Film Review: The New BlackA thoughtful conversation-starter that brings misrepresented, oversimplified issues into a nuanced light.
At the center of Yoruba Richen’s The New Black is Maryland’s 2012 ballot referendum on a bill legalizing same-sex marriage, and its reception in the state’s sizable African-American communities. Eschewing cinematic flash for a direct approach, the film chips away at mainstream media portrayals of a monolithic African-American constituency that’s anti-LGBT. Beyond the straightforward reportage, the documentary is a thoughtful examination of socially conservative, church-based traditions responding to voices of reform, many of them arising within churchgoing families.
News footage sets the stage for the electoral challenge—a ballot initiative aiming to overturn the state bill—while new material follows on-the-ground work and observes personal exchanges. Director Richen, who previously turned her lens on post-apartheid South Africa in Promised Land, focuses on a handful of gay-rights activists as they canvass neighborhoods and engage strangers and relatives in conversation.
Richen quickly traces Barack Obama’s evolution on the issue of gay marriage, from his conservative stance during his first campaign for the Presidency to his unambiguous support of LGBT rights during his second inaugural address. Questions of political expediency aside, the symbolic impact of the President’s about-face is undeniable—although mentioning it doesn’t necessarily help activists Karess Taylor-Hughes and Samantha Master change hearts and minds.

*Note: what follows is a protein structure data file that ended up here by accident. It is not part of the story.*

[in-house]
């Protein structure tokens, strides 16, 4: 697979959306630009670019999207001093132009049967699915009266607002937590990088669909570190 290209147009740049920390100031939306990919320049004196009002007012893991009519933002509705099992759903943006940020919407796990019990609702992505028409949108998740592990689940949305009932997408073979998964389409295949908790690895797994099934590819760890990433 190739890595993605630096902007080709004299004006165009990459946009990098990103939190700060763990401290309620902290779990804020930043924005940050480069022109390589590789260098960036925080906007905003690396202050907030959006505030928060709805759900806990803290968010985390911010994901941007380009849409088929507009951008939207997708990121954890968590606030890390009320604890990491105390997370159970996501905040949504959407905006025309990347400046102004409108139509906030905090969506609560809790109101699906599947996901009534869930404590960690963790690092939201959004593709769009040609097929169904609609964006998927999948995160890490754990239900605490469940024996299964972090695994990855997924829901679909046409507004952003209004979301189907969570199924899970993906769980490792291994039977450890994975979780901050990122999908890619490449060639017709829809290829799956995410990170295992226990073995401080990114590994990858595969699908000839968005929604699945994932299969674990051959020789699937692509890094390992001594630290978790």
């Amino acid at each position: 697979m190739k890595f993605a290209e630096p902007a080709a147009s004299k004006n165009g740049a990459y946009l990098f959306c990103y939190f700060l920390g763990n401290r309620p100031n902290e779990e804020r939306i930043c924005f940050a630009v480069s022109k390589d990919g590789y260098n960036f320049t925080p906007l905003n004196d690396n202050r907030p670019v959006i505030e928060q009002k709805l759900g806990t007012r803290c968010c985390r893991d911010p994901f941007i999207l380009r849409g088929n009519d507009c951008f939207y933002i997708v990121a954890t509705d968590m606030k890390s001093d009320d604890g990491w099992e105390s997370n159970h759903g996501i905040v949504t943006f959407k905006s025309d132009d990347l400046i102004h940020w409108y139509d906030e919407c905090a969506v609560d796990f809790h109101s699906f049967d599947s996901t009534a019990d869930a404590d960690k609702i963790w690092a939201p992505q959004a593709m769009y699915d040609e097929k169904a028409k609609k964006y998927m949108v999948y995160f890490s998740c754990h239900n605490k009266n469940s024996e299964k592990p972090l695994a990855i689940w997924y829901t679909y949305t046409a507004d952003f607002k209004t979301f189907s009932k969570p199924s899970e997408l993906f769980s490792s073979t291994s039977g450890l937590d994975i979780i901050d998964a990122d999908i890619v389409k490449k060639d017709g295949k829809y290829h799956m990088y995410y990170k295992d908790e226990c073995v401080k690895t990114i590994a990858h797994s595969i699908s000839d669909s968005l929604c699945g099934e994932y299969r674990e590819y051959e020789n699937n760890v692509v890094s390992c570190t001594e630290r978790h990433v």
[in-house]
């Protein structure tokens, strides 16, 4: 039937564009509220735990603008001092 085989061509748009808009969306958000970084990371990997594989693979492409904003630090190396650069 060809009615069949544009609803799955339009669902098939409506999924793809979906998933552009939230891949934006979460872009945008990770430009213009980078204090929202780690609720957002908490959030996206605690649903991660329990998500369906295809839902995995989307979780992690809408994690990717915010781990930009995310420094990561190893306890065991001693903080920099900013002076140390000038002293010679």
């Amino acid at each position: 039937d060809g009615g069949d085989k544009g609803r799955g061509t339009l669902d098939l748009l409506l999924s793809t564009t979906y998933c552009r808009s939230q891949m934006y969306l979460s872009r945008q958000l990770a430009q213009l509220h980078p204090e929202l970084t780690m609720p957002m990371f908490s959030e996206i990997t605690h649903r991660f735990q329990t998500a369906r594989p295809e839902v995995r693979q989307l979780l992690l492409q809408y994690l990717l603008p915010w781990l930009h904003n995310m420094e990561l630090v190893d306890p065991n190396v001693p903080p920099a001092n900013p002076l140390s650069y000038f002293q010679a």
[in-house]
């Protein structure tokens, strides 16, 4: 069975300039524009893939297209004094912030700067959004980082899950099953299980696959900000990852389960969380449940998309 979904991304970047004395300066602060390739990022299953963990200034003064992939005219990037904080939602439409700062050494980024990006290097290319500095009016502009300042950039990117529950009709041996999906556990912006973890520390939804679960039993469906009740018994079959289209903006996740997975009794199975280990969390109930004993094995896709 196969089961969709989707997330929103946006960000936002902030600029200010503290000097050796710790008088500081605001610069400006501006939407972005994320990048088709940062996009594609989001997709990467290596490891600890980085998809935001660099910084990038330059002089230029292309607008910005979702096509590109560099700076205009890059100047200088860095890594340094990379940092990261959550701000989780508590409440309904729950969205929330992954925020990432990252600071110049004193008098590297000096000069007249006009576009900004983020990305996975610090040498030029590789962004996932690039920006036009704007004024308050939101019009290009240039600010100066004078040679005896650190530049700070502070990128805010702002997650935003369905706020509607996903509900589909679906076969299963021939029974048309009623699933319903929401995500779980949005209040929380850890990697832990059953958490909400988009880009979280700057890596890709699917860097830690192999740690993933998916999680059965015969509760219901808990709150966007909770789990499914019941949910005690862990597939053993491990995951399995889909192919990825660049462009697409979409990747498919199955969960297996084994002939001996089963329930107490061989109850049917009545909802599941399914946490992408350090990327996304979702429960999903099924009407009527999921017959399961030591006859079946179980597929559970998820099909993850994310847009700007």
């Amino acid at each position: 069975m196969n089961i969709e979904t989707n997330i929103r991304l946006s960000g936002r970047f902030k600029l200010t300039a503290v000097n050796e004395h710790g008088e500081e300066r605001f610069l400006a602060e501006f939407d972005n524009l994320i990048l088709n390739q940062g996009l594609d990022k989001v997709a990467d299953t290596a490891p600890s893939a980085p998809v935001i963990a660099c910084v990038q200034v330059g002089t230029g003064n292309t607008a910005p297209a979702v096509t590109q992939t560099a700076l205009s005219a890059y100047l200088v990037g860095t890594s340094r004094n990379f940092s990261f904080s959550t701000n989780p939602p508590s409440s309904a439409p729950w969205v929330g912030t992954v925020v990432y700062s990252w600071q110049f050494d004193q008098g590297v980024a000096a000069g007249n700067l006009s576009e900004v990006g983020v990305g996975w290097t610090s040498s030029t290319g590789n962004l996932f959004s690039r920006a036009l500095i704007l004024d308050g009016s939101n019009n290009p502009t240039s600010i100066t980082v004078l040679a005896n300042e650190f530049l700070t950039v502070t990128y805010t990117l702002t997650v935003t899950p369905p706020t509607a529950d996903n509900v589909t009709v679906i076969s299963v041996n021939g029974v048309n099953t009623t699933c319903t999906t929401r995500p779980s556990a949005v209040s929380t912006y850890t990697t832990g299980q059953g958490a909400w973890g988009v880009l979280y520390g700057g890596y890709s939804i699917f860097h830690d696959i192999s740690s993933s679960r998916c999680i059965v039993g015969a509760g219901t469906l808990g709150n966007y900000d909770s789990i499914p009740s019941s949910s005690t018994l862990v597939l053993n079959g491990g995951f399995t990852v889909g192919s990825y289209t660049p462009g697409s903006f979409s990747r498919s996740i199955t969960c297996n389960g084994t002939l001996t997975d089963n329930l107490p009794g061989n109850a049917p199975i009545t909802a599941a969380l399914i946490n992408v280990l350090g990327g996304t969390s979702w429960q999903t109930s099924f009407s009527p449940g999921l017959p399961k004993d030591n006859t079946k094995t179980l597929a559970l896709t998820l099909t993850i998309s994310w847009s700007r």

Footage relating to gospel singer Tonéx (who now goes by the stage name B.Slade) goes to the heart of the sociocultural matter: In a 2009 interview on the Word Network’s “Lexi Show,” he confessed to homosexual attractions and experiences, and found himself facing a talk-show interlocutor who fully expected him to repent.
On the political front, some interviewees draw a direct link between the Maryland initiative and California’s Proposition 8. They see the petition for the referendum as the work of out-of-state right-wing interests whose chief aim is to divide gays and African-Americans, two key blocs within the Democratic Party. Crucially, they point out that backers of the California proposition conducted an aggressive outreach campaign to black voters that framed the anti-gay-marriage argument in terms of religion rather than civil rights. On the other hand, black church leaders say it’s wrong to assume that African-Americans who oppose marriage reform are merely yielding to pressure from white evangelists rather than expressing their own convictions.
But in that question of civil rights versus religious morality, The New Black offers insights into human nature and the notion of minority—and the truth that those long trampled upon do not necessarily rush to lift up others who are persecuted. Particularly penetrating are comments that point to the legacy of slavery: Facing the terrible reality of families torn apart, African-Americans have long understood the importance of adapting with nonconformist family configurations, conventional church teachings notwithstanding.
Through formal interviews and fly-on-the-wall observation, Richen’s film delivers a valuable contribution to an ongoing national dialogue. It reveals gradations of LGBT acceptance within black American families and neighborhoods, conversations that don’t make the front page.